Organizing Notes

Bruce Gagnon is coordinator of the Global Network Against Weapons & Nuclear Power in Space. He offers his own reflections on organizing and the state of America's declining empire....

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Location: Brunswick, ME, United States

The collapsing US military & economic empire is making Washington & NATO even more dangerous. US could not beat the Taliban but thinks it can take on China-Russia-Iran...a sign of psychopathology for sure. We must all do more to help stop this western corporate arrogance that puts the future generations lives in despair. @BruceKGagnon

Saturday, August 08, 2009


I arrived in Nagasaki yesterday. It is even hotter here than Hiroshima was.

This afternoon I was the keynote speaker at the Mayors for Peace 7th General Conference. The speaker before me was Miguel d'Escoto Brockmann who currently serves President of the United Nations General Assembly. There were about 300-400 people in attendance inside the huge beautiful hall. In my speech I weaved in many of the words of our Global Network leaders and friends from around the world.

Much to my surprise there was only one US mayor present. He is from Akron, Ohio. The US Conference of Mayors sent two representatives. There were many mayors from Japan of course. Other representatives from cities around the world included Bangladesh, Belgium, Cameroon, Croatia, France, Germany, Iraq, Italy, New Zealand, Pakistan, Senegal, Sierra Leone, Spain, Sri Lanka, Uganda, United Kingdom, Israel, Bahrain, Republic of Benin, Costa Rica, Eritrea, Denmark, Kenya, Kuwait, Malawi, Mozambique, Saudi Arabia, Serbia, South Africa, and Syria.

Mayors for Peace has been growing at a phenomenal rate in the last few years. It is a great thing that local governments around the world are beginning to see that they can in fact have something to say about "foreign policy" issues as they do affect directly the cities ability to provide human services to their constituencies. The growth of such political movements is one great way to work around the corporate arterial blockage of most national governments these days. It was indeed a real honor for me to have been invited to speak today.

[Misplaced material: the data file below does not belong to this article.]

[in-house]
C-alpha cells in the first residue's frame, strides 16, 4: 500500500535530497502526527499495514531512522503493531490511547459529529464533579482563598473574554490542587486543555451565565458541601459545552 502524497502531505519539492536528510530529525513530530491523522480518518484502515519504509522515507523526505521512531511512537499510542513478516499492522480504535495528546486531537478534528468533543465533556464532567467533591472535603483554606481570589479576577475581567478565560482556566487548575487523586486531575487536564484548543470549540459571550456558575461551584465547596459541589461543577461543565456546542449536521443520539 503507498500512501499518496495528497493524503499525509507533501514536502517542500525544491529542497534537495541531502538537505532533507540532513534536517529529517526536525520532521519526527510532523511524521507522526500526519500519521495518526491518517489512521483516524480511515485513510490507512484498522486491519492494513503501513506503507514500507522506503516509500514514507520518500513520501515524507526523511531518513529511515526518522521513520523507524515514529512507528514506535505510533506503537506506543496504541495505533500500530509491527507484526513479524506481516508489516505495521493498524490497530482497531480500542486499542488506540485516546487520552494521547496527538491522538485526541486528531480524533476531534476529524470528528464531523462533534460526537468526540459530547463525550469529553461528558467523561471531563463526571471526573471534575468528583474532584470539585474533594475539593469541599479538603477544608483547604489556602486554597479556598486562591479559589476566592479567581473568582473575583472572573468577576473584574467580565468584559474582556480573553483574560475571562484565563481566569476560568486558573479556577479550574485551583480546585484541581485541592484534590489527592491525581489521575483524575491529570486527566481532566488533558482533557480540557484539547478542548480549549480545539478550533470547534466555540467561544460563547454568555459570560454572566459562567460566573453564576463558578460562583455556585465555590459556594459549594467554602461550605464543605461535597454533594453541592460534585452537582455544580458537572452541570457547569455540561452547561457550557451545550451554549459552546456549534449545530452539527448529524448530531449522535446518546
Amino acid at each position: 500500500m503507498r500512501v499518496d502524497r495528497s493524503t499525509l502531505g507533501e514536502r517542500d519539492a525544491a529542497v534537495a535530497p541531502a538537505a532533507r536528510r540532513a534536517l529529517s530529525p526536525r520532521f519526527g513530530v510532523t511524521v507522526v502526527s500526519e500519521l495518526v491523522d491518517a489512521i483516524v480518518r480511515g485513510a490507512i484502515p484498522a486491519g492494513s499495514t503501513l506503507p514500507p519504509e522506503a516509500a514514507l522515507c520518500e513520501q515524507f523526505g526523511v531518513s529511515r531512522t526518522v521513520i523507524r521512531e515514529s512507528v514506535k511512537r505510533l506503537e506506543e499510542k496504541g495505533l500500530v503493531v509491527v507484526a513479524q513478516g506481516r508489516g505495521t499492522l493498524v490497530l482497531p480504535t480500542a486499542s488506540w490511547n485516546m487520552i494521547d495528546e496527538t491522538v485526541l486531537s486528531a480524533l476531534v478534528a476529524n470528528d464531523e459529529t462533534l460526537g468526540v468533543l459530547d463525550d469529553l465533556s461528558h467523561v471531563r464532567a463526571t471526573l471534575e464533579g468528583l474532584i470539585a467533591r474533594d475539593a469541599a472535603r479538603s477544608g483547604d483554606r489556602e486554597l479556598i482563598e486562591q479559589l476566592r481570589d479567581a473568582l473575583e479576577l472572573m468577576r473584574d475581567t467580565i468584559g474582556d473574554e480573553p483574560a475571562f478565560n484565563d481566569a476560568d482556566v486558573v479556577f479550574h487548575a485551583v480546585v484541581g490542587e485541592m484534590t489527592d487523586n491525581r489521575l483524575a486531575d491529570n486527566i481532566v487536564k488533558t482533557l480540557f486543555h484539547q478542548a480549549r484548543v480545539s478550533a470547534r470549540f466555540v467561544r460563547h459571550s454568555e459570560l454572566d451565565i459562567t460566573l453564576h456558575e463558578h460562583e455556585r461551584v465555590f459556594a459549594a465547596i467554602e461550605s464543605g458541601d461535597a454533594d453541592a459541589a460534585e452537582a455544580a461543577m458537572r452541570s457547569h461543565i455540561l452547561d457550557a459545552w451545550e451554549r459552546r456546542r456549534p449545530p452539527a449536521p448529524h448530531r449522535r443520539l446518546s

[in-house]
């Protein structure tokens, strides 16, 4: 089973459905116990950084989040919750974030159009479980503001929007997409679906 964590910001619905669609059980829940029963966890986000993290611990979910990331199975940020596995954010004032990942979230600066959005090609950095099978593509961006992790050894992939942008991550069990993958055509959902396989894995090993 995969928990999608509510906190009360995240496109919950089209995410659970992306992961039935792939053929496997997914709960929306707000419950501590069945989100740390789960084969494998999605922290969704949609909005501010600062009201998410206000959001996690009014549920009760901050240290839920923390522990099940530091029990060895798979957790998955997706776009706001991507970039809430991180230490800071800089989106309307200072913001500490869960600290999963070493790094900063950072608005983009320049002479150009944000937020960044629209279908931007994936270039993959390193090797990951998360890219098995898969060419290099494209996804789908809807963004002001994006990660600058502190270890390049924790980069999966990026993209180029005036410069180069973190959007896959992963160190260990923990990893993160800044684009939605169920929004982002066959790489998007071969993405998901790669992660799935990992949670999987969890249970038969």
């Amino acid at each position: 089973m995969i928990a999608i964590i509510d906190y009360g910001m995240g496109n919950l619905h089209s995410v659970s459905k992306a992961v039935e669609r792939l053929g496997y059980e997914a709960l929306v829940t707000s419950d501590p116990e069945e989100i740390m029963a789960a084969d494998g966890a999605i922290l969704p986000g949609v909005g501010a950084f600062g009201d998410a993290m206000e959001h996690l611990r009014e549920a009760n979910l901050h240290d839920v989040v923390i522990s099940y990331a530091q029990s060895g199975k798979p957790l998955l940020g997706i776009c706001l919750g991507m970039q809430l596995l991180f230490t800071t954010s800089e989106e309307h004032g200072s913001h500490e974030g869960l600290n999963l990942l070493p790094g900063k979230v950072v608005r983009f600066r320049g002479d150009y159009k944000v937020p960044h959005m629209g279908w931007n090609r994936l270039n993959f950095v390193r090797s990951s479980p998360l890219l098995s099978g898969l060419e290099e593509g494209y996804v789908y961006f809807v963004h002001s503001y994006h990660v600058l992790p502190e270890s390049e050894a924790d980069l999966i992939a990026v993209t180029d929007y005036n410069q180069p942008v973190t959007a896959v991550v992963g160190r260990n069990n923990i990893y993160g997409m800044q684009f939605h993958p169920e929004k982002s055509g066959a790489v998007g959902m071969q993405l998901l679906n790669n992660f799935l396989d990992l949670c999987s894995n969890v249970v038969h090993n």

Immediately after I spoke a young man from Senegal came up to the front row of the hall where I was seated and said my speech had touched him. He asked could he have a copy of my speech so he could translate it and distribute it in his country. I handed him my copy.

After the plenary session broke up the mayors adjourned to a smaller meeting room where they began reviewing their organizing plan for the coming campaign to build international pressure on the nuclear powers to get rid of all nuclear weapons. They also began a process of hearing short speeches from 16 mayors. The first eight spoke before they ran out of time. The rest will speak tomorrow.

Here are a few highlights from some of the mayors:

* The children of Croatia are being educated on disarmament by learning to fold paper cranes in the schools.

* The mayor from a small French city said, "Sustainable development and nuclear weapons are not compatible." This has to become an issue in our local governments, he said.

* A Japanese mayor remarked, "If we have solidarity across national borders then we can create nuclear disarmament."

* The mayor of Florence, Italy said no nuclear plants are allowed in their community and the kids are being taught about the "peace culture" in their schools.

* A local official from the UK reported on 30 years of work by the Nuclear Free local authorities.

It is surely a struggle between the war culture and the peace culture. There is something happening around the world. People are tired of endless war and wasting our resources on militarism. The mayors want to build public transit systems and educate the kids. They want to provide green jobs. The next step is to get them to talk about the conversion of the global war machine. You can be sure I mentioned that in my speech today.


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